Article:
- The downdraft carburetor managed without a fuel pump , as the tank was installed in the engine compartment in front of the bulkhead and above the engine ( fall gasoline system ). The fuel tap had three positions: open, closed, reserve (4 to 5 liters). Only the “de Luxe” version had a reserve light, with all other models the need to refuel or switch to reserve could only be read from the trip meter or the dipstick in the fuel tank.
- The smooth gearshift is designed as a stick gearshift . For first gear, the lever is pushed in and the curved handle is turned downwards. To engage second gear, turn the handle upwards. The higher gears can be reached by pulling the lever out a little. Reverse gear is engaged by pushing the lever in as far as it will go and turning the handle downwards - as for first and third gear, but noticeably further. The shift pattern corresponds to the arrangement of gears that is common in other cars, but is rotated 90 degrees to the right.
- What was feared was the crack in the V-belt , which was difficult to predict and forced an immediate interruption in the Trabant's drive, as not only the alternator but also the engine cooling depended on it. Replacing the V-belt required a number of work steps, especially with older Trabant versions, which made repairs on the move cumbersome. Some Trabant drivers therefore always carried a tie or two nylon stockings with them, which were simply clamped in when the V-belt ruptured , so that, according to the official guide, How do I help myself, a makeshift cooling of the engine was guaranteed and it was possible to continue driving at a "moderate engine speed".
- Typical were defects in the doors, which often could only be closed correctly with a swing or opened by themselves.
- Especially when idling (at the correct idling speed of around 700 rpm), strong vibrations occur in the entire passenger cell, which is why it can sometimes be very difficult to make a Trabant rattle-free inside.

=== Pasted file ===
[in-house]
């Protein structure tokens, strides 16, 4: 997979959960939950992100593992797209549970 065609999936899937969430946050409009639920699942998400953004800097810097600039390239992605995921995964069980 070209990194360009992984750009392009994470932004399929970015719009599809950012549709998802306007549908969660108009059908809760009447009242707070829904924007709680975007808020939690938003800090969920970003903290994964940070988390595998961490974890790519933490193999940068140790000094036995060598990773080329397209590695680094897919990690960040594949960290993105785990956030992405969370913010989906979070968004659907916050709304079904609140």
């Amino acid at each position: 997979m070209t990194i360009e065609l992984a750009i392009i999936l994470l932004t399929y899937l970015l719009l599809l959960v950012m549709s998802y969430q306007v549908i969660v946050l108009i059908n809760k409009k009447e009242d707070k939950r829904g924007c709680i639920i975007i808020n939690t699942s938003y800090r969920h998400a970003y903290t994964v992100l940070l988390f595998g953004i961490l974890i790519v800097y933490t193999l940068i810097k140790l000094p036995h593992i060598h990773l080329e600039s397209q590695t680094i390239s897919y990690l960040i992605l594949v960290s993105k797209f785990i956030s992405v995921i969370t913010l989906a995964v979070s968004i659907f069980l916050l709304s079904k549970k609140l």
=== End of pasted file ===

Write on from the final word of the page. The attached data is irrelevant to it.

- One of the biggest criticisms of the Trabant was the high noise level. Compared to other small cars from the 1950s / 60s, it is often perceived as annoying because the engine is not only loud, but, as a two-stroke with fan cooling, also makes very high-frequency noises. In addition, there is a tendency for the body to drone at higher speeds. Above 90 km / h, a conversation with the passenger is hardly possible due to the noise level.
- In the last few years of production, the thicknesses of both the sheet metal and the thermoset parts were reduced as part of cost-saving measures, and the overall quality of the car declined.
- The trunk is exceptionally large for a small car (Type 601: 420 liters in the sedan, 1400 liters in the station wagon with the rear seat folded down).
- The Trabant mostly drove in the GDR, where travel options were limited. His color range, on the other hand, suggested international flair with names such as monsoon yellow, Panama green, Capri green, Bali yellow, coral red, papyrus white or Persian orange.
P 50 "Trabant"
|Trabant P 50 / Trabant 500|
|Body versions :||Limousine , station wagon , panel van|
Otto engines :
|Wheelbase :||2019 mm|
|Empty weight :||620 kg|
In 1957, a pilot series of 50 vehicles was built at AWZ . The series began in the summer of 1958. The 500 cm³ two-stroke rotary valve engine initially developed 13 kW (18 hp), which was quite common for a small car in the 1950s. The car, also known as the “Trabant 500” from 1959, was initially continuously developed and received a synchronized gearbox and a revised engine that required less lubricant (mixture 1:33 instead of 1:25). In addition, a variant appeared as a Trabant station wagon and the two- or three-color model “Sonderwunsch” with a curved, straight trim strip from 1961 onwards.